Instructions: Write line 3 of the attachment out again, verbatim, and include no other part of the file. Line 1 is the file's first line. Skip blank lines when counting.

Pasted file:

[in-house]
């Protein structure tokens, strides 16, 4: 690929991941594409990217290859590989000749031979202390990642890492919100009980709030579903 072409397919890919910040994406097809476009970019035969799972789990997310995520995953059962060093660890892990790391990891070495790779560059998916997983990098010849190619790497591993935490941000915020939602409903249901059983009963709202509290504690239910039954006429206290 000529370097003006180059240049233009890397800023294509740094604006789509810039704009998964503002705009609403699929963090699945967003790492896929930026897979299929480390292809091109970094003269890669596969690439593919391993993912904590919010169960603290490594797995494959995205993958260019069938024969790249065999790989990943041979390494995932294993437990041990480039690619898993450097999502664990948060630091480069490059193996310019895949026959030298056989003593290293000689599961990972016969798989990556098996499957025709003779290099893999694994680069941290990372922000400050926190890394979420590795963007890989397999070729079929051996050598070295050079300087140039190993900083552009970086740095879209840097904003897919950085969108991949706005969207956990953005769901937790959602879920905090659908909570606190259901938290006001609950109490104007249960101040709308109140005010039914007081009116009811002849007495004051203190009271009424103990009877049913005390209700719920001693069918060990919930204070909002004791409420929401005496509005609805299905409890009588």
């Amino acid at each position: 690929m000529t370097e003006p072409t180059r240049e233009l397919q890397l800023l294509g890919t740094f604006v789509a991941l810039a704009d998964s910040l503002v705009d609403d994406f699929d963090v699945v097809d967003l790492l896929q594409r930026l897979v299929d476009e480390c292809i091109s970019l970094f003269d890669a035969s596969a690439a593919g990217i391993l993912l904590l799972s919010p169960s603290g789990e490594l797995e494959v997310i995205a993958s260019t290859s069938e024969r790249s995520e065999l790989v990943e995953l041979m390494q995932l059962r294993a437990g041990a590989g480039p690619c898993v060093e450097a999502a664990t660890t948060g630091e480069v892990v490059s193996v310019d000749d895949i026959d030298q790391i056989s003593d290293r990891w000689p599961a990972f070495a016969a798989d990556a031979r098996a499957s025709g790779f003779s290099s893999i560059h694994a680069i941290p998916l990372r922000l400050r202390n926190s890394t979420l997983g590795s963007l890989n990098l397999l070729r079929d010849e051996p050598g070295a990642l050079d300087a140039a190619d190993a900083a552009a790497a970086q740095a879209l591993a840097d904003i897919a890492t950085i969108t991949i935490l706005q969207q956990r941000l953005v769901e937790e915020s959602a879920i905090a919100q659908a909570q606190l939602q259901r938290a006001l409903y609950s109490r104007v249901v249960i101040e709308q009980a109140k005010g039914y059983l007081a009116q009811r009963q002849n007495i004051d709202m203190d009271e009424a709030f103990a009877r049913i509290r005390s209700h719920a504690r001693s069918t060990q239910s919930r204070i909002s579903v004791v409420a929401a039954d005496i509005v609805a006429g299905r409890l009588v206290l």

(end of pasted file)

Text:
């Amino acid at each position: 690929m000529t370097e003006p072409t180059r240049e233009l397919q890397l800023l294509g890919t740094f604006v789509a991941l810039a704009d998964s910040l503002v705009d609403d994406f699929d963090v699945v097809d967003l790492l896929q594409r930026l897979v299929d476009e480390c292809i091109s970019l970094f003269d890669a035969s596969a690439a593919g990217i391993l993912l904590l799972s919010p169960s603290g789990e490594l797995e494959v997310i995205a993958s260019t290859s069938e024969r790249s995520e065999l790989v990943e995953l041979m390494q995932l059962r294993a437990g041990a590989g480039p690619c898993v060093e450097a999502a664990t660890t948060g630091e480069v892990v490059s193996v310019d000749d895949i026959d030298q790391i056989s003593d290293r990891w000689p599961a990972f070495a016969a798989d990556a031979r098996a499957s025709g790779f003779s290099s893999i560059h694994a680069i941290p998916l990372r922000l400050r202390n926190s890394t979420l997983g590795s963007l890989n990098l397999l070729r079929d010849e051996p050598g070295a990642l050079d300087a140039a190619d190993a900083a552009a790497a970086q740095a879209l591993a840097d904003i897919a890492t950085i969108t991949i935490l706005q969207q956990r941000l953005v769901e937790e915020s959602a879920i905090a919100q659908a909570q606190l939602q259901r938290a006001l409903y609950s109490r104007v249901v249960i101040e709308q009980a109140k005010g039914y059983l007081a009116q009811r009963q002849n007495i004051d709202m203190d009271e009424a709030f103990a009877r049913i509290r005390s209700h719920a504690r001693s069918t060990q239910s919930r204070i909002s579903v004791v409420a929401a039954d005496i509005v609805a006429g299905r409890l009588v206290l």